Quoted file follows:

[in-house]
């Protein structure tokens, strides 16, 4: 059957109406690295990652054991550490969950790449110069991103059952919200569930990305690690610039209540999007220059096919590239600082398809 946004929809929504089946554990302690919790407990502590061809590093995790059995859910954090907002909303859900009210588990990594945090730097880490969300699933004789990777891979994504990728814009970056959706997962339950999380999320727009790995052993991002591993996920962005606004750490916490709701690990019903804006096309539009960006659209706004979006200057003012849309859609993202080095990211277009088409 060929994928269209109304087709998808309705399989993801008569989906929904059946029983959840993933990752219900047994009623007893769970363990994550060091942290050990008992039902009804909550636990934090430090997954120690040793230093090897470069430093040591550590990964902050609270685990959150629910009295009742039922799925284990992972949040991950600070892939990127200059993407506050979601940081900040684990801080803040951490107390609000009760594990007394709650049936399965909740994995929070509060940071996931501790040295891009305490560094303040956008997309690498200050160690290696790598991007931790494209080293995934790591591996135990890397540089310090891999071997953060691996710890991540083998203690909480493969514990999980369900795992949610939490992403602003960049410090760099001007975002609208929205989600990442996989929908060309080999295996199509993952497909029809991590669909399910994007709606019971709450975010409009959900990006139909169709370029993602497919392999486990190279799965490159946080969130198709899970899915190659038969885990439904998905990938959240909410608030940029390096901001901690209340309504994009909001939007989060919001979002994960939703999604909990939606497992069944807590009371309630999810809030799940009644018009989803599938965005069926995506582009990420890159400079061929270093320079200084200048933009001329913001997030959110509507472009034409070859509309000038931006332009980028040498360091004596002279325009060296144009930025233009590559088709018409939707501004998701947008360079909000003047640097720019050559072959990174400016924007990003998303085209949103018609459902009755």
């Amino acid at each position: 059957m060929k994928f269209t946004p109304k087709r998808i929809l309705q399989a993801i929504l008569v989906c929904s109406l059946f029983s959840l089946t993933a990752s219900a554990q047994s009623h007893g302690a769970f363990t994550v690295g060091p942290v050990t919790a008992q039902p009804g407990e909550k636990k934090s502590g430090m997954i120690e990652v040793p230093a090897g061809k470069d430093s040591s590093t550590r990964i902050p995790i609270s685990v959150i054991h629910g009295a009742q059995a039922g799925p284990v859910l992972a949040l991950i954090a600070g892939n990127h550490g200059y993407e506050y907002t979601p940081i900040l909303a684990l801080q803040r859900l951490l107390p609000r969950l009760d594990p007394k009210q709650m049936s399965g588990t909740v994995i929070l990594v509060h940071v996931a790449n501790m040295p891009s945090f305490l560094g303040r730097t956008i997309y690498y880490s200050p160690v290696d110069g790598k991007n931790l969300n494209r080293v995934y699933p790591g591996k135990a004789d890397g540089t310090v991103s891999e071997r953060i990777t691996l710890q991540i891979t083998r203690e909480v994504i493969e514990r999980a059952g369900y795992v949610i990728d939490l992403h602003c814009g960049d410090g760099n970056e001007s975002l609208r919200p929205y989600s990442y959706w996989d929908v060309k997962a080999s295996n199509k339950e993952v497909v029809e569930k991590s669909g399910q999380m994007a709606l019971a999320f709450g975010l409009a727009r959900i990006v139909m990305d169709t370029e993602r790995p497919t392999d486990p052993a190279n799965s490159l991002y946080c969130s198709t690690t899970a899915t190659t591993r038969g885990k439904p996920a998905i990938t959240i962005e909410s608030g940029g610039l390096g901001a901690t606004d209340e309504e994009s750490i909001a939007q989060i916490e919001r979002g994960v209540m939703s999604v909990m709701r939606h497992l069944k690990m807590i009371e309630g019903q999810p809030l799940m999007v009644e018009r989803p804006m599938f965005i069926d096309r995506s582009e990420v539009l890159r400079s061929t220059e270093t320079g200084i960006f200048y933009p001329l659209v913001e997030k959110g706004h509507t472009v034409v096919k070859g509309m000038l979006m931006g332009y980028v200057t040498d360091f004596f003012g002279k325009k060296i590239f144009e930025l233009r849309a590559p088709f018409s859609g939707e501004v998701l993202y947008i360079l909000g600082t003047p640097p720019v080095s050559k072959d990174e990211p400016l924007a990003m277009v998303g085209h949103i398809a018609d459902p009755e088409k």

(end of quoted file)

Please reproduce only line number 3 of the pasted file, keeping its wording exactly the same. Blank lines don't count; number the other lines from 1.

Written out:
């Amino acid at each position: 059957m060929k994928f269209t946004p109304k087709r998808i929809l309705q399989a993801i929504l008569v989906c929904s109406l059946f029983s959840l089946t993933a990752s219900a554990q047994s009623h007893g302690a769970f363990t994550v690295g060091p942290v050990t919790a008992q039902p009804g407990e909550k636990k934090s502590g430090m997954i120690e990652v040793p230093a090897g061809k470069d430093s040591s590093t550590r990964i902050p995790i609270s685990v959150i054991h629910g009295a009742q059995a039922g799925p284990v859910l992972a949040l991950i954090a600070g892939n990127h550490g200059y993407e506050y907002t979601p940081i900040l909303a684990l801080q803040r859900l951490l107390p609000r969950l009760d594990p007394k009210q709650m049936s399965g588990t909740v994995i929070l990594v509060h940071v996931a790449n501790m040295p891009s945090f305490l560094g303040r730097t956008i997309y690498y880490s200050p160690v290696d110069g790598k991007n931790l969300n494209r080293v995934y699933p790591g591996k135990a004789d890397g540089t310090v991103s891999e071997r953060i990777t691996l710890q991540i891979t083998r203690e909480v994504i493969e514990r999980a059952g369900y795992v949610i990728d939490l992403h602003c814009g960049d410090g760099n970056e001007s975002l609208r919200p929205y989600s990442y959706w996989d929908v060309k997962a080999s295996n199509k339950e993952v497909v029809e569930k991590s669909g399910q999380m994007a709606l019971a999320f709450g975010l409009a727009r959900i990006v139909m990305d169709t370029e993602r790995p497919t392999d486990p052993a190279n799965s490159l991002y946080c969130s198709t690690t899970a899915t190659t591993r038969g885990k439904p996920a998905i990938t959240i962005e909410s608030g940029g610039l390096g901001a901690t606004d209340e309504e994009s750490i909001a939007q989060i916490e919001r979002g994960v209540m939703s999604v909990m709701r939606h497992l069944k690990m807590i009371e309630g019903q999810p809030l799940m999007v009644e018009r989803p804006m599938f965005i069926d096309r995506s582009e990420v539009l890159r400079s061929t220059e270093t320079g200084i960006f200048y933009p001329l659209v913001e997030k959110g706004h509507t472009v034409v096919k070859g509309m000038l979006m931006g332009y980028v200057t040498d360091f004596f003012g002279k325009k060296i590239f144009e930025l233009r849309a590559p088709f018409s859609g939707e501004v998701l993202y947008i360079l909000g600082t003047p640097p720019v080095s050559k072959d990174e990211p400016l924007a990003m277009v998303g085209h949103i398809a018609d459902p009755e088409k």